The Civic Design Review Committee may not have the final say as to which projects get the go-ahead, but yesterday their approval of Comcast’s proposed Innovation and Technology Center, designed by London architect Norman Foster, ended the regulatory process for the building. Developers are now permits away from commencing construction this summer.
City-owned blight may be the hardest to get rid of, but in the meantime Licenses and Inspections has been making an effort where it can. Yesterday, L&I petitioned City Council for an additional $2 million to their funding.
If Council approves the request, according to the Inquirer’s Claudia Vargas, L&I believes it could “demolish 650 buildings and seal 1,400 in the fiscal year that starts July 1, and hire an additional 34 employees, including 26 building inspectors.”
Earlier this year we noted how North Third Street had lost two neighborhood staples with the closing of the Three Sirens Boutique and Ligne Roset. But like warm weather sneaking in day by day, so too has new retail been springing up around the area.
Old City: Erdon and Philadelphia Independents
Ligne Roset’s former spot, 162 North Third, is now taken by Erdon, whose owner tells Shoppist the space is a tad small. But hey, with the included storage area, they’re sure to figure out where to put the extra merch. Some three blocks down, Philadelphia Independents, which will carry repurposed furniture and miscellaneous home decor, among other things, is moving in at 35 North Third (pictured above).
The city still festers with zombie properties, many of which have the label “imminently dangerous.” But we already know this, know the age-old adage of the sneaky slumlord skipping town to avoid fines or worse. But what of city-owned blight that endangers surrounding buildings and people? Doesn’t the government get around to fixing/demolishing its own first? Short answer, not exactly. Read more »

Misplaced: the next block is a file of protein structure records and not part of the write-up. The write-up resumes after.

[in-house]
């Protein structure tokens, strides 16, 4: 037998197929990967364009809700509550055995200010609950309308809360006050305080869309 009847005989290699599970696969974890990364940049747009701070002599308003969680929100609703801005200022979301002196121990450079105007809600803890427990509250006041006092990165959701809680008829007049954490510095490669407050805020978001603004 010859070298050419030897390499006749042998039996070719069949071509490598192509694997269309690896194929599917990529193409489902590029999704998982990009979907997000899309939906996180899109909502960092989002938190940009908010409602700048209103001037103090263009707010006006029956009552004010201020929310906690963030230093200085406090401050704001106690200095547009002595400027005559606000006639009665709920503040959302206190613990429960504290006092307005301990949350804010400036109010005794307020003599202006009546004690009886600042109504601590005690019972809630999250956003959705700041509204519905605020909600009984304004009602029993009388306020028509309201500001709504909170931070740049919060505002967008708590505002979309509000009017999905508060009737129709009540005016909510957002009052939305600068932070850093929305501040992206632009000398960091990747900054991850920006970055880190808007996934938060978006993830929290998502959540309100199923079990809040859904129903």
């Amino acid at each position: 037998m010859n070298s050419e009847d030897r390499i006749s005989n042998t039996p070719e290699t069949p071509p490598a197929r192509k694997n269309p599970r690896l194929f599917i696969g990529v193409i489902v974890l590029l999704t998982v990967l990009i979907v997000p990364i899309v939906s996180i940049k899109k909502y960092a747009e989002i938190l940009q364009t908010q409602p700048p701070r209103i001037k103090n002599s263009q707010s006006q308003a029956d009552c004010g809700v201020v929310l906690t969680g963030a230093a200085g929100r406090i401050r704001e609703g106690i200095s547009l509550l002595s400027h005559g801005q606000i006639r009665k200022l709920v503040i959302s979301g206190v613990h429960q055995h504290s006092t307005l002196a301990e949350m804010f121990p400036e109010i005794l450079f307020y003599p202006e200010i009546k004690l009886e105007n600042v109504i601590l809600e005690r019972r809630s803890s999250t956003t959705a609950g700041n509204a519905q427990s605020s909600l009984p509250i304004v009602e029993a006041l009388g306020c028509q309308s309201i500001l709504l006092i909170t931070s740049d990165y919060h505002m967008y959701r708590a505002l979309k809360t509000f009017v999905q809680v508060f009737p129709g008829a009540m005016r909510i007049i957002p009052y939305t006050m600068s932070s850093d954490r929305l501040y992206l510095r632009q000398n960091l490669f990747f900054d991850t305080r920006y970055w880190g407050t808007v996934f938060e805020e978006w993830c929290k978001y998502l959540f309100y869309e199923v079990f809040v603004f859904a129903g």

Without fanfare, the city and the state have included millions of dollars in their latest budgets toward the first phase of the project: transforming the quarter-mile railroad “spur” that curves through the city’s burgeoning Loft District and dead-ends onto North Broad Street.
The news comes months after the Reading Viaduct Project and Friends of the Rail Park, two local organizations who’ve been pushing for development of the abandoned rail line, joined forces last October.
• Elevated park on rail viaduct finally firming up [Philly.com]
Meanwhile, in other news…
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A five-story building with 32 residential units and some retail is proposed for a lot previously used by the Jamaican Jerk Hut on the 1400 block of South Street. This mixed-use project will also be accompanied by three single-family homes and a carriage house (to be constructed directly behind it on Kater Street).
JKR Partners designed the buildings, but may yet have to do some tweaking in coming weeks before anything is set in stone. As brokers for the project, OFC Realty has published project renderings on their website, Naked Philly, and are asking for feedback.
• We’ve Got Renderings of the New South Street West Project [Naked Philly]
More news this way…
It’s not set in stone, but the redesign of the Museum of the American Revolution has received approval from Philadelphia’s Art Commission, which sent Robert A.M. Stern architects back to the drawing board last February. Can you spot the differences between the old design (above) and the new one below?:
Whether you have XM Sirius Radio or just an iPod named Vladimir II (because you forgot Vladimir I at the library and he was gone by the time you remembered), your favorite tunes will be heard in every corner of the apartment. Ahh, the beauty of a central stereo.
(Side note: Am I the only one who still names their iPod?)
Tenants living on the 2nd, 3rd, and 4th floors of a building on the corner of 9th and Race must have had a rude awakening this morning. At about 4:30am, a piece of artwork attached to the side of the building collapsed and shattered on the sidewalk.
Although there were no injuries, occupants were evacuated as a precaution. L&I was also on the scene, assessing damage to the structure and making sure it was safe.